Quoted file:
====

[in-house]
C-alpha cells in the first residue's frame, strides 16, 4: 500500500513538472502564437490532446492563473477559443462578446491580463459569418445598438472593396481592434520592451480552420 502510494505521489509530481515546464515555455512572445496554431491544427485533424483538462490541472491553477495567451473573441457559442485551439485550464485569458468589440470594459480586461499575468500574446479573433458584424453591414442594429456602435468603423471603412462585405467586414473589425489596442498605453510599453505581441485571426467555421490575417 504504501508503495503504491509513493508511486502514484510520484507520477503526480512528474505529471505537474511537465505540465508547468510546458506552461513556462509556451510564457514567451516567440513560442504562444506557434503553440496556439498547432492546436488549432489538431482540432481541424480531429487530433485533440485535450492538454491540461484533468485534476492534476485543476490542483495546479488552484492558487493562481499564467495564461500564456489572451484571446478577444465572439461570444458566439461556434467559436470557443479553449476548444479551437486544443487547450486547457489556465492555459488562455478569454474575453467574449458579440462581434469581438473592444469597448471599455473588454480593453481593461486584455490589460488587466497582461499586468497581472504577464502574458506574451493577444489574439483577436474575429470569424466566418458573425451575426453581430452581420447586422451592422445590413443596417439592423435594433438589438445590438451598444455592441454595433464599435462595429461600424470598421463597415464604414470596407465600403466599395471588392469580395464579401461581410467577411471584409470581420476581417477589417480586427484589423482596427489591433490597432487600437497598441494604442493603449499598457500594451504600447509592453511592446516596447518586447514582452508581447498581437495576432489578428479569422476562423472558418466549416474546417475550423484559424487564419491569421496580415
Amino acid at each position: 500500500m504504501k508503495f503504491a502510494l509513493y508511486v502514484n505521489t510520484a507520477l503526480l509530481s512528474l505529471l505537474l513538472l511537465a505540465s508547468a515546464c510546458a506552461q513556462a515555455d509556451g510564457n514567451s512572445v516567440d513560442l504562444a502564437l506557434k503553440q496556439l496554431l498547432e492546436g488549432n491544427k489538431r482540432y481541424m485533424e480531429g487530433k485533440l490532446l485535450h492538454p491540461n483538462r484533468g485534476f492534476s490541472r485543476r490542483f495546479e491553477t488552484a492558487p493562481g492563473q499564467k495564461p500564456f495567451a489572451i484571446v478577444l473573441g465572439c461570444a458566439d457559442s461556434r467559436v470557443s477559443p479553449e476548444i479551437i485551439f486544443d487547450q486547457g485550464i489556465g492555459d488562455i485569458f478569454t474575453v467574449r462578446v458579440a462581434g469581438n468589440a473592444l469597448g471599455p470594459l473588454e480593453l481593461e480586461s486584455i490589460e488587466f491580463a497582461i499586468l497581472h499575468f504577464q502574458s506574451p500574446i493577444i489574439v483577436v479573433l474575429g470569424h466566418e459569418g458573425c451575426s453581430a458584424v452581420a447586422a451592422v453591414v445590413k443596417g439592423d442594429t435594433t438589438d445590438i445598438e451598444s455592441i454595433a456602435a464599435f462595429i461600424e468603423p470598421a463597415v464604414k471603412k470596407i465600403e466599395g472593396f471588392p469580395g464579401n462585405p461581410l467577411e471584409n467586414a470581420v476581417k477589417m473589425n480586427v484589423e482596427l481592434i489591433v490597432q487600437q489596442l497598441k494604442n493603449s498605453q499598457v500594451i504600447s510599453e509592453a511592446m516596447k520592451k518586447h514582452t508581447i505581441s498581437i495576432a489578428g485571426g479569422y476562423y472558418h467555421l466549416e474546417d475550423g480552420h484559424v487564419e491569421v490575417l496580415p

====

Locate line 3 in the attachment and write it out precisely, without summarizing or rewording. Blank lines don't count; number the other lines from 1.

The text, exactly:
Amino acid at each position: 500500500m504504501k508503495f503504491a502510494l509513493y508511486v502514484n505521489t510520484a507520477l503526480l509530481s512528474l505529471l505537474l513538472l511537465a505540465s508547468a515546464c510546458a506552461q513556462a515555455d509556451g510564457n514567451s512572445v516567440d513560442l504562444a502564437l506557434k503553440q496556439l496554431l498547432e492546436g488549432n491544427k489538431r482540432y481541424m485533424e480531429g487530433k485533440l490532446l485535450h492538454p491540461n483538462r484533468g485534476f492534476s490541472r485543476r490542483f495546479e491553477t488552484a492558487p493562481g492563473q499564467k495564461p500564456f495567451a489572451i484571446v478577444l473573441g465572439c461570444a458566439d457559442s461556434r467559436v470557443s477559443p479553449e476548444i479551437i485551439f486544443d487547450q486547457g485550464i489556465g492555459d488562455i485569458f478569454t474575453v467574449r462578446v458579440a462581434g469581438n468589440a473592444l469597448g471599455p470594459l473588454e480593453l481593461e480586461s486584455i490589460e488587466f491580463a497582461i499586468l497581472h499575468f504577464q502574458s506574451p500574446i493577444i489574439v483577436v479573433l474575429g470569424h466566418e459569418g458573425c451575426s453581430a458584424v452581420a447586422a451592422v453591414v445590413k443596417g439592423d442594429t435594433t438589438d445590438i445598438e451598444s455592441i454595433a456602435a464599435f462595429i461600424e468603423p470598421a463597415v464604414k471603412k470596407i465600403e466599395g472593396f471588392p469580395g464579401n462585405p461581410l467577411e471584409n467586414a470581420v476581417k477589417m473589425n480586427v484589423e482596427l481592434i489591433v490597432q487600437q489596442l497598441k494604442n493603449s498605453q499598457v500594451i504600447s510599453e509592453a511592446m516596447k520592451k518586447h514582452t508581447i505581441s498581437i495576432a489578428g485571426g479569422y476562423y472558418h467555421l466549416e474546417d475550423g480552420h484559424v487564419e491569421v490575417l496580415p